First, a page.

This was the week for public backtracking. John McCain announced his support for offshore drilling, which he opposed as recently as January. Barack Obama reversed his pledge to accept federal financing for his presidential campaign by rejecting public funds. My first inclination was that both men wouldn't suffer much from their reversals. With gas moving toward $5 at the pump, voters seeking relief aren't likely to penalize McCain for his flip-flop. (True, drilling may offer too little help too long from now, but never mind, at least he's trying.) Obama's flop, at first blush, would appear to matter to only the handful of voters who care enough about public financing to get exercised about Obama's decision to forgo the system. After all, his campaign is fueled by hundreds of thousands of regular people giving small donations. That's a good thing and doesn't seem like a threat to Democracy.
But the two changes of heart this week illustrate that there's a difference between changing your policy position and breaking a promise. McCain's altered stance on drilling (and the windfall profits tax) opens him up to charges that he's pandering and has no core principles. The damage his drilling plan might do to the environment recedes as a secondary critique. When Obama first reacted to McCain's proposal, he never mentioned the environment, but framed it as a weakness of leadership: "It's another example of short-term political posturing from Washington, not the long-term leadership we need to solve our dependence on oil."
But if these flip-flops reflect character attributes, then it's Obama who emerges more vulnerable. Breaking a promise is a problem of a higher order than changing a policy position. Our mothers told us not to break promises; they were silent on the question of drilling.
Obama's change of heart was more closely tied to his self-interest than McCain's. If he entered the public financing system, he would have denied himself hundreds of millions of dollars. Money is the mother's milk of politics. More of it allows Obama to better get out his message, organize, and send himself across the country. (He can even cook up a jazzy presidential seal for himself. Next: cuff links.) The self-interest that may motivate McCain's drilling proposal, by contrast, is more indirect. For McCain to benefit from his flop, voters have to believe in his drilling idea and then vote for him at least partly because of it.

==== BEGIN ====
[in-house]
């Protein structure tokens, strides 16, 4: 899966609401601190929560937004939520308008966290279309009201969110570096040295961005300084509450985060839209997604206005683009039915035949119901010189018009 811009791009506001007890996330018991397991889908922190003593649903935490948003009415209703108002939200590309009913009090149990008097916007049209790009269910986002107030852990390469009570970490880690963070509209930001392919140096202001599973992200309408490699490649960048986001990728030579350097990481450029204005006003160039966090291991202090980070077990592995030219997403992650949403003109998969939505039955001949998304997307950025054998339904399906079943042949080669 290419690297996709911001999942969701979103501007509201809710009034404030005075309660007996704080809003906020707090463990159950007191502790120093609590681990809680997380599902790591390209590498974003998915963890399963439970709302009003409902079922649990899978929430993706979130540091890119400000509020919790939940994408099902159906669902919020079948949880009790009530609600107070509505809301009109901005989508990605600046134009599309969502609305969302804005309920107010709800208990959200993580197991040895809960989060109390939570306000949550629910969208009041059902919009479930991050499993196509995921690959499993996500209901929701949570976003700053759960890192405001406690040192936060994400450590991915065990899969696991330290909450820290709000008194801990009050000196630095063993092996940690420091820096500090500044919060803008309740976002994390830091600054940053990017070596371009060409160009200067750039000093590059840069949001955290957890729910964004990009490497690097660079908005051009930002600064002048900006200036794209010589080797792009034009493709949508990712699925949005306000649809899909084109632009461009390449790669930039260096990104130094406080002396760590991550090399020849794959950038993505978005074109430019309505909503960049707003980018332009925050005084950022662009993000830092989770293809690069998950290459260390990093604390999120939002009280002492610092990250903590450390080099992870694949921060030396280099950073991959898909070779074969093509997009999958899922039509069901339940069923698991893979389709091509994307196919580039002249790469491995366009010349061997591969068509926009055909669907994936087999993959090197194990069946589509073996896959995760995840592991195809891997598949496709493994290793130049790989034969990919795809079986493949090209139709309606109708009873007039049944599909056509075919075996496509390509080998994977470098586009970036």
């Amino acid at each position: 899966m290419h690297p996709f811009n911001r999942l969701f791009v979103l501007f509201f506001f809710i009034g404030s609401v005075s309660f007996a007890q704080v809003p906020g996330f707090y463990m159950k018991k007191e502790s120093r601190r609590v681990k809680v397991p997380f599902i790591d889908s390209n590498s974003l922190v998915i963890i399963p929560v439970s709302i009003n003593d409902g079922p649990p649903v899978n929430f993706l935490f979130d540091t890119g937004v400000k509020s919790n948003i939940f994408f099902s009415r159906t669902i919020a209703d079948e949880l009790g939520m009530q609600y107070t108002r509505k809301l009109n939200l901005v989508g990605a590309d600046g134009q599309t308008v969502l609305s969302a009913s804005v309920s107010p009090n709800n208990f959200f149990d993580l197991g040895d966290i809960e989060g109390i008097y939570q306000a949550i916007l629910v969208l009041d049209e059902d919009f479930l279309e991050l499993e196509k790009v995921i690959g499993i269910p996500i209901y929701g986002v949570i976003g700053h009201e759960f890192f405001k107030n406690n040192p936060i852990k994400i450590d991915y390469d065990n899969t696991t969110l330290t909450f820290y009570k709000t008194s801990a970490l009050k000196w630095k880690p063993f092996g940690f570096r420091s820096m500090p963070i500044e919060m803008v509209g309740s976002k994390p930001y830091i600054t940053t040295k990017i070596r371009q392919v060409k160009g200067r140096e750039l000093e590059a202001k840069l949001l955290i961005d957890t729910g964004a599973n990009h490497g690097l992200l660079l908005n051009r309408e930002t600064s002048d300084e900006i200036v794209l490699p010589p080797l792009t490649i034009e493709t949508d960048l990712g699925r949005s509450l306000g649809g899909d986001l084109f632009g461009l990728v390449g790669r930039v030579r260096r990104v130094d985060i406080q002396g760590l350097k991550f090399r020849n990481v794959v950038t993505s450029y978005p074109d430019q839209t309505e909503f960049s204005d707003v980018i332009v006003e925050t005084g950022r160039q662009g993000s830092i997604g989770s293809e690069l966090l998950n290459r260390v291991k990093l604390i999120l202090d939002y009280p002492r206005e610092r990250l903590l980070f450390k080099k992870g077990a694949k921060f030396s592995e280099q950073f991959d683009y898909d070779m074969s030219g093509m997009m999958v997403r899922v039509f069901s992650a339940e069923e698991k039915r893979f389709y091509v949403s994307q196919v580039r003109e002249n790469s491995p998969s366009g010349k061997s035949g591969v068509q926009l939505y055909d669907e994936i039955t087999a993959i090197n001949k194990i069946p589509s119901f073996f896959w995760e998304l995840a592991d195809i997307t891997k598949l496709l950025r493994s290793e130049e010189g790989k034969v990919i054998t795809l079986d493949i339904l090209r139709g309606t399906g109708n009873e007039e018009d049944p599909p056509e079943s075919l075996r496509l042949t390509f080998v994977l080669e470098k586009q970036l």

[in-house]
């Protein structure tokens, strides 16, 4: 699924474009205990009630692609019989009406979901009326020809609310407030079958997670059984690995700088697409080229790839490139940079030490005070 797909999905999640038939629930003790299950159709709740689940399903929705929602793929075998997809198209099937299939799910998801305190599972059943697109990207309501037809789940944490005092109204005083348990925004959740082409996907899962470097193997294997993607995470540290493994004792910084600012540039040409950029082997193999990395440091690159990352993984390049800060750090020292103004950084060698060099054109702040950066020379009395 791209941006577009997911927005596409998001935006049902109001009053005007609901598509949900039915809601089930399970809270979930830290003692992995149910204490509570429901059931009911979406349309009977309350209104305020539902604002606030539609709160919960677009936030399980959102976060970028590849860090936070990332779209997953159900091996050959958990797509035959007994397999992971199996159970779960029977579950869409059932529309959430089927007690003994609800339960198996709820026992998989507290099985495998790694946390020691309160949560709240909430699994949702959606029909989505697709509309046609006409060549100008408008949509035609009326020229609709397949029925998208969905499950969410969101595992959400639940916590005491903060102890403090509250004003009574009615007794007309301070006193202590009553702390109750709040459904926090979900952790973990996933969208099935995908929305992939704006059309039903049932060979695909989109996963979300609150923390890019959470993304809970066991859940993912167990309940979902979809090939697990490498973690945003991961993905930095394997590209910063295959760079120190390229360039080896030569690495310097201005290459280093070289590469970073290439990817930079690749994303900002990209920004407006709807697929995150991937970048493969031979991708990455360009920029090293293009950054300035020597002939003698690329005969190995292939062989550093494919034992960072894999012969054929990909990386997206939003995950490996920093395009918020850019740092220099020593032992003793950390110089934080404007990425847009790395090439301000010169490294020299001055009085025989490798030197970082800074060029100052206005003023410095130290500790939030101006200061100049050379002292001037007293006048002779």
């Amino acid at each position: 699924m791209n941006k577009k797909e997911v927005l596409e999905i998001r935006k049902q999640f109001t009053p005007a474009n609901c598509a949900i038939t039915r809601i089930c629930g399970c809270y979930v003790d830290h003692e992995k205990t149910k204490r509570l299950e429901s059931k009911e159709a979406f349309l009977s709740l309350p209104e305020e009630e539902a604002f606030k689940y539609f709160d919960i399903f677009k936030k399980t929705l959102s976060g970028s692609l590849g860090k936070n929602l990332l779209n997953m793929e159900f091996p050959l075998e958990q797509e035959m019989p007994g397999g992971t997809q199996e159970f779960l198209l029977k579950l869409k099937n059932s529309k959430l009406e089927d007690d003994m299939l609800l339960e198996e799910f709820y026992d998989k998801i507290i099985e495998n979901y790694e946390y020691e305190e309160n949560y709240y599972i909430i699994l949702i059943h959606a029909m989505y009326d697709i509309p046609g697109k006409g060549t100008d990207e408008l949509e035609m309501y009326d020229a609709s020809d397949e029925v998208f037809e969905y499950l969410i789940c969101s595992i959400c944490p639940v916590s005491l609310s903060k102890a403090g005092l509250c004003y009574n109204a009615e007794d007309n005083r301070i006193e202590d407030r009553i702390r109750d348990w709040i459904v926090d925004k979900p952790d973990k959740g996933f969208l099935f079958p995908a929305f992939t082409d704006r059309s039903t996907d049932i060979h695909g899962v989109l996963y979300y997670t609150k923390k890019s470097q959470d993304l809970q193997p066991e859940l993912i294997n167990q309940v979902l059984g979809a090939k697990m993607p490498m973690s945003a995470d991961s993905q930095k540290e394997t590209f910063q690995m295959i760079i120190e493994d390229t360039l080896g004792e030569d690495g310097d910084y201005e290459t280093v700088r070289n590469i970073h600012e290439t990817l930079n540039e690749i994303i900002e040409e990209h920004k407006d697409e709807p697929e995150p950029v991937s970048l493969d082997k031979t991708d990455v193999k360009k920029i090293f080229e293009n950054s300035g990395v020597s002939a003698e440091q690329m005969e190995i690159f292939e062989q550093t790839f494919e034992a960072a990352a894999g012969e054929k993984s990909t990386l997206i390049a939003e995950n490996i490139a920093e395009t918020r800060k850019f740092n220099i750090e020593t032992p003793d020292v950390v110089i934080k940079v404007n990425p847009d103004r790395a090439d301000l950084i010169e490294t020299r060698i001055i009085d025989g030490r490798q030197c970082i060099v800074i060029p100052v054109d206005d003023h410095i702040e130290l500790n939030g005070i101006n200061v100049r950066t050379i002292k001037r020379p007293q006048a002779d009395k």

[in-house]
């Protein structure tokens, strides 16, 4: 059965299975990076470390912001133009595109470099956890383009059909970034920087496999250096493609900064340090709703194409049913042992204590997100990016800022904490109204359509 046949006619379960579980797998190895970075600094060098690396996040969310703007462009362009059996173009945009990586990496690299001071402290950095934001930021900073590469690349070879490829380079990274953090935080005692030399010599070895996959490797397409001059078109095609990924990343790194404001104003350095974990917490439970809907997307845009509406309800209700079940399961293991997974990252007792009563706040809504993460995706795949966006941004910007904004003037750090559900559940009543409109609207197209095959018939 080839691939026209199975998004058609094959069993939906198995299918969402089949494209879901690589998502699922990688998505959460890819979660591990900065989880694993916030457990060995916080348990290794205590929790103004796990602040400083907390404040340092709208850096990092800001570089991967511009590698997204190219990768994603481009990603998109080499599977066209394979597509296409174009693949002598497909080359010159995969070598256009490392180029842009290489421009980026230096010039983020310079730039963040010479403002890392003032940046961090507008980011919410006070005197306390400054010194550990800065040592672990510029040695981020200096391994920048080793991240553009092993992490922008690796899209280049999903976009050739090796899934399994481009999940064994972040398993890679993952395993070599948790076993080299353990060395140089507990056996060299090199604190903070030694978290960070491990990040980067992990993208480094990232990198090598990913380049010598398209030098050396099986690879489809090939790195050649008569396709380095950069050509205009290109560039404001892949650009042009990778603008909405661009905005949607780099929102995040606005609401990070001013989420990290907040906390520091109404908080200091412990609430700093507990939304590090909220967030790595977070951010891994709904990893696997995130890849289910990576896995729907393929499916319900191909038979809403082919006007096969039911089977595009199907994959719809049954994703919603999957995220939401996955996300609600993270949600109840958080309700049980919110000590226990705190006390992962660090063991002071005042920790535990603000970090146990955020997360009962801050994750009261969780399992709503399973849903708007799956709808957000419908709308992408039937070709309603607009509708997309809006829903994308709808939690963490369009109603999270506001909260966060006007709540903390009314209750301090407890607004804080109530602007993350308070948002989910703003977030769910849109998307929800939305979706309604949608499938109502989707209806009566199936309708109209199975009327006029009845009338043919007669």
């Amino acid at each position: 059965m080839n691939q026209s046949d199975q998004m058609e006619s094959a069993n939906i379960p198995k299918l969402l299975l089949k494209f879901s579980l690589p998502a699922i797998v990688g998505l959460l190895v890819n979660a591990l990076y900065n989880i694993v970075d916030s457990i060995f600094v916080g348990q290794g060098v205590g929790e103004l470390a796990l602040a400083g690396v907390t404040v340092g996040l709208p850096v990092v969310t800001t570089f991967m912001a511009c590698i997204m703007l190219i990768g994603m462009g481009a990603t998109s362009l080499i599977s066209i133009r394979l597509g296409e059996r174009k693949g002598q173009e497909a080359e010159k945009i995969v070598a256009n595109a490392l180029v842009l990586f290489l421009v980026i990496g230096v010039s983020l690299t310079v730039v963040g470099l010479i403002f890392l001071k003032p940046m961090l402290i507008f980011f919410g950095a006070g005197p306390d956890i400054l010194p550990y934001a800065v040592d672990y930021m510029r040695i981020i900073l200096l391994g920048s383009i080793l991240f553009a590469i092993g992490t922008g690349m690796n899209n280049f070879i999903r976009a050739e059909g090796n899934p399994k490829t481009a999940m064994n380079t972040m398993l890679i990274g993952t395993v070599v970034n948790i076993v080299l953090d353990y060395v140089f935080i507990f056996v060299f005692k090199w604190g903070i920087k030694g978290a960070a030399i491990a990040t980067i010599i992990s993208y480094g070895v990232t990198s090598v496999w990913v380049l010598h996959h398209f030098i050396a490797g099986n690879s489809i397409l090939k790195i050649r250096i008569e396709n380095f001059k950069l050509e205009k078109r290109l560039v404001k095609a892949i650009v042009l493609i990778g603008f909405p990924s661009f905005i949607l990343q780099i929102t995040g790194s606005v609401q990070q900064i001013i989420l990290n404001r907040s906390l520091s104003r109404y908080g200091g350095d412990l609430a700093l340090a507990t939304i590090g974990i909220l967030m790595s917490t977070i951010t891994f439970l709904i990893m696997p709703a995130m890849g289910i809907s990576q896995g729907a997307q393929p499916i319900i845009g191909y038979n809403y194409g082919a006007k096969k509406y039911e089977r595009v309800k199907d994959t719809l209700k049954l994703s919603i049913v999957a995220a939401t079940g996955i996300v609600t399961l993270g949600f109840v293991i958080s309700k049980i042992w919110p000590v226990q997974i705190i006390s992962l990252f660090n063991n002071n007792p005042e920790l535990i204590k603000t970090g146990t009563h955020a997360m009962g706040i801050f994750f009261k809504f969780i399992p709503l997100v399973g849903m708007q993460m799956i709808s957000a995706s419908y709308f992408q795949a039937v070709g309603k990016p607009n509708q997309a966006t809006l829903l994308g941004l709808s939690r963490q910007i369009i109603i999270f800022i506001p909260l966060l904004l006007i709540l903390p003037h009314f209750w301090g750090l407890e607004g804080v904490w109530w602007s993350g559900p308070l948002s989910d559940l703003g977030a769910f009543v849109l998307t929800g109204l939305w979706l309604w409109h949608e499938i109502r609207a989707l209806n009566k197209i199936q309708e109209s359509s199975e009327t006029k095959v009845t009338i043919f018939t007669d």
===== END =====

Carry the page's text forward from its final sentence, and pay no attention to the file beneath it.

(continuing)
Obama's is also exposed because he initially pledged to work against his self-interest on this very point. His promise to take taxpayer funds was always conditional—he'd do it if McCain did, too—but he and his aides said he would "aggressively pursue" negotiations with McCain to work something out. He even said he'd sit down with McCain to find a way. When it came down to it, though, the negotiations that took place don't qualify as aggressive. Obama's lawyer met with McCain's lawyer for a single 40-minute session. That was it. The Obama camp says they quit because it was clear McCain wasn't interested in a deal. But the evidence for this seems to rely in large part on interpreting McCain's position rather than probing and testing it through serious negotiations. Giving up after one meeting seems a little weak, particularly for a candidate who, in the foreign-policy context, says that he will never fear to negotiate.
The final problem for Obama is that he didn't spin his decision very well. He claimed that he had to refuse public funding because McCain was being supported by unregulated 527 groups while his campaign wasn't. That's not so. Right now, Democratic-leaning groups funded by unregulated donations are helping Obama more than Republican groups are helping McCain. Obama also claimed that McCain and the Republican National Committee were fueled by contributions from Washington lobbyists and special interest PACs. Factcheck.org labeled his claim a "large exaggeration and a lame excuse" for opting out of public funding.
If Barack Obama outdid McCain on this week's flip-flop competition, in another time, McCain has matched him. In 2000, during the South Carolina primary, McCain supported flying the Confederate flag over the state capitol because he though it would help him win. He offered implausible spin to defend himself instead of the "straight talk" he'd promised. After he lost, he returned to South Carolina to admit he'd compromised his principles and broken his promise to tell voters the truth. If McCain weren't Barack Obama's opponent, he might be the perfect one to counsel the Democratic nominee on how to deal with his current dilemma.
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